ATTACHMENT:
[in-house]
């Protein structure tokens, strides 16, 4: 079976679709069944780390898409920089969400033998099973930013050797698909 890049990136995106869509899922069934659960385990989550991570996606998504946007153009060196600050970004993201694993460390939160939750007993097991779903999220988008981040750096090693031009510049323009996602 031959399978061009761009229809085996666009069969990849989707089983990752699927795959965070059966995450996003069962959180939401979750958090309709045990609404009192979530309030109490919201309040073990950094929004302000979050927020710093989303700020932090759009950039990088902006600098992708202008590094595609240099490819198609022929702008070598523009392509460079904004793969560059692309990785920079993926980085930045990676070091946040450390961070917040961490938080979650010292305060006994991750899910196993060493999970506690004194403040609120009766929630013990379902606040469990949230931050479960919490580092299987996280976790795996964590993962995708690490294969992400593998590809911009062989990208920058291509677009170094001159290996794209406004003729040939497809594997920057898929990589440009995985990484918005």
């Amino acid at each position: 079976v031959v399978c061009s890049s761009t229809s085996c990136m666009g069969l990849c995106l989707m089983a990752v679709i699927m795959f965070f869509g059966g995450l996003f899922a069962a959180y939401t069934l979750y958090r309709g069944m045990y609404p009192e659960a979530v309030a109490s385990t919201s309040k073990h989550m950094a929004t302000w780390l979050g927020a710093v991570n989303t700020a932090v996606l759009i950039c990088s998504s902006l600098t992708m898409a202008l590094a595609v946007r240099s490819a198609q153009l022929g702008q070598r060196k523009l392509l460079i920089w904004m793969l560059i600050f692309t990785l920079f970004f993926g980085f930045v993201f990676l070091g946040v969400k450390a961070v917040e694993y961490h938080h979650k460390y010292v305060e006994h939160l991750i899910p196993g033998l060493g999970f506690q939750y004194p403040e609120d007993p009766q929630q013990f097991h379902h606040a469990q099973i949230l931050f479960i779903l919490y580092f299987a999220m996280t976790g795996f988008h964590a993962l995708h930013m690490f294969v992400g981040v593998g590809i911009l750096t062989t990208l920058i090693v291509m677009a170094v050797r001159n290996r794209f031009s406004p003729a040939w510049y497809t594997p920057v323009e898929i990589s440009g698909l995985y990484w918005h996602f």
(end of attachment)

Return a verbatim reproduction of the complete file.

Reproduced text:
[in-house]
């Protein structure tokens, strides 16, 4: 079976679709069944780390898409920089969400033998099973930013050797698909 890049990136995106869509899922069934659960385990989550991570996606998504946007153009060196600050970004993201694993460390939160939750007993097991779903999220988008981040750096090693031009510049323009996602 031959399978061009761009229809085996666009069969990849989707089983990752699927795959965070059966995450996003069962959180939401979750958090309709045990609404009192979530309030109490919201309040073990950094929004302000979050927020710093989303700020932090759009950039990088902006600098992708202008590094595609240099490819198609022929702008070598523009392509460079904004793969560059692309990785920079993926980085930045990676070091946040450390961070917040961490938080979650010292305060006994991750899910196993060493999970506690004194403040609120009766929630013990379902606040469990949230931050479960919490580092299987996280976790795996964590993962995708690490294969992400593998590809911009062989990208920058291509677009170094001159290996794209406004003729040939497809594997920057898929990589440009995985990484918005």
């Amino acid at each position: 079976v031959v399978c061009s890049s761009t229809s085996c990136m666009g069969l990849c995106l989707m089983a990752v679709i699927m795959f965070f869509g059966g995450l996003f899922a069962a959180y939401t069934l979750y958090r309709g069944m045990y609404p009192e659960a979530v309030a109490s385990t919201s309040k073990h989550m950094a929004t302000w780390l979050g927020a710093v991570n989303t700020a932090v996606l759009i950039c990088s998504s902006l600098t992708m898409a202008l590094a595609v946007r240099s490819a198609q153009l022929g702008q070598r060196k523009l392509l460079i920089w904004m793969l560059i600050f692309t990785l920079f970004f993926g980085f930045v993201f990676l070091g946040v969400k450390a961070v917040e694993y961490h938080h979650k460390y010292v305060e006994h939160l991750i899910p196993g033998l060493g999970f506690q939750y004194p403040e609120d007993p009766q929630q013990f097991h379902h606040a469990q099973i949230l931050f479960i779903l919490y580092f299987a999220m996280t976790g795996f988008h964590a993962l995708h930013m690490f294969v992400g981040v593998g590809i911009l750096t062989t990208l920058i090693v291509m677009a170094v050797r001159n290996r794209f031009s406004p003729a040939w510049y497809t594997p920057v323009e898929i990589s440009g698909l995985y990484w918005h996602f």